“”””Positive Action (or Positive Discrimination – I’m fine with that term) “”””

    Positive discrimination is illegal by the way

    Do you think the variable outcomes are only and entirely down to this nebulous “institutional/structural racism”? Do you have any evidence to support this? Because I am unsure why unevidenced socialist dogma has any role in the discussion here

  • @Jayne Mansfield
    “”””If there was a level playing field, there would be no need for positive action. There isn’t. Discrimination , conscious or unconscious holds individuals back. “”””

    How is there not a level playing field? Do you have evidence to support your case?

  • James Belchamber 9th Aug '18 - 9:40pm

    I’m impressed how someone can describe themselves as a Liberal and at the same time dismiss any evidence that challenges their point of view. Especially about something so easily researched as the definition of racism:

    https://en.oxforddictionaries.com/definition/racism

    If you want to redefine words to meet your world-view, are you really describing the world? Or just the world inside your head? How many should suffer while you reacquaint the two?

  • @James Belchamber

    And here is my evidence

    https://www.merriam-webster.com/dictionary/racism

    “racial prejudice or discrimination”

    Simple as that.

    If your chosen definition of racism was solely what is used to define racism, then demonstrating racism (individually, legally and institutionally) would become near impossible because one would have to prove the the person behind the alleged racist action had the belief that their race was superior. Proving such things is extremely difficult. Thankfully your chosen definition is not used in practice and the principle definition of racism (prejudice or discrimination based on race) is what is used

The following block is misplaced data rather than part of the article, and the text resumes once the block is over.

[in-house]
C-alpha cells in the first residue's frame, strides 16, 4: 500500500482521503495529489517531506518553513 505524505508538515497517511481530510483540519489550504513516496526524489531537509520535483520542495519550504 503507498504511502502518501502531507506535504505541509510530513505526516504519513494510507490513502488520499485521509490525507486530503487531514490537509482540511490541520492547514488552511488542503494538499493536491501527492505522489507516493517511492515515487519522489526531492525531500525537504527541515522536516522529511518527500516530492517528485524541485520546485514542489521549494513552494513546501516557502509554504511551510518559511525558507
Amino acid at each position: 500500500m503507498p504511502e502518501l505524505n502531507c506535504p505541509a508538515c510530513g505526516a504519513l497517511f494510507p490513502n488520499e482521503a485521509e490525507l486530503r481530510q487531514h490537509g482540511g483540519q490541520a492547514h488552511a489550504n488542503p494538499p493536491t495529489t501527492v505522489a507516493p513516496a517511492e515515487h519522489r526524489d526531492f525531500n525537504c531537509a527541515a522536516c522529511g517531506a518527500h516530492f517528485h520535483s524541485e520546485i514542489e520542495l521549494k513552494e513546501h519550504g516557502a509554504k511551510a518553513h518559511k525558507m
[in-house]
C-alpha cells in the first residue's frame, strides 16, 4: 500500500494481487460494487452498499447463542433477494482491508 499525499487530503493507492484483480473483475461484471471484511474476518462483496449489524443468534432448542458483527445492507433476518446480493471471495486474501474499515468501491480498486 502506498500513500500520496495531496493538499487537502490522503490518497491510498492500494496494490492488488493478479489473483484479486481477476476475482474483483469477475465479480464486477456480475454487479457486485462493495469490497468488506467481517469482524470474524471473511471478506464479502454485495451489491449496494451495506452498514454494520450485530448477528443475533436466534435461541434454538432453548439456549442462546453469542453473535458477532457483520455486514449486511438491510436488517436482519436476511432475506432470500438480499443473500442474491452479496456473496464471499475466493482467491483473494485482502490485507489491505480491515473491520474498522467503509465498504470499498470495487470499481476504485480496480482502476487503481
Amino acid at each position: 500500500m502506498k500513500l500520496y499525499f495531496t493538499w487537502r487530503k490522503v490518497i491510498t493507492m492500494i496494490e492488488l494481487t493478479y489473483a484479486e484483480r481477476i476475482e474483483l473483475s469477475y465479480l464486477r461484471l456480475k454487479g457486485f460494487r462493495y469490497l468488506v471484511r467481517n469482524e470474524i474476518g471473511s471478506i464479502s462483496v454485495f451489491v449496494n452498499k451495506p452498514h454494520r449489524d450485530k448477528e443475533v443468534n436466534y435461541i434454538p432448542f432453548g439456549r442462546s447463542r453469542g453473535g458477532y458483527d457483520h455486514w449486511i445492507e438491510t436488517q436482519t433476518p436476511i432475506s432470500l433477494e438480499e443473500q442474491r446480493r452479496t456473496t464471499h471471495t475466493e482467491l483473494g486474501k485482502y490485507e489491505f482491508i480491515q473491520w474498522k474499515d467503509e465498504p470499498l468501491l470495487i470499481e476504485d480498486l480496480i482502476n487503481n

• James Belchamber 16th Aug '18 - 7:25pm

    From your own link:

    1 : a belief that race is the primary determinant of human traits and capacities and that racial differences produce an inherent superiority of a particular race
    2 a : a doctrine or political program based on the assumption of racism and designed to execute its principles
    b : a political or social system founded on racism
    3 : racial prejudice or discrimination

    Wonder which one applies to politics 🤔

  • jayne mansfield 18th Aug '18 - 8:41pm

    @ James Pugh,
    I am sorry for the delay in responding to your post.

    My answer would be oodles.

    But before spending precious time giving you a list of evidence based reasons why I made my assertion, may I ask you what evidence you have for asserting the opposite position?

  • @James Belchamber
    “”””Wonder which one applies to politics””””

    3 : racial prejudice or discrimination

  • @jayne mansfield

    “”””But before spending precious time giving you a list of evidence based reasons why I made my assertion, may I ask you what evidence you have for asserting the opposite position?””””

    Actually Jayne, you are the one supporting a highly regressive and anti-liberal measure based on your belief the playing field is not level. The onus is therefore on you to provide evidence to support your point of view and proposed action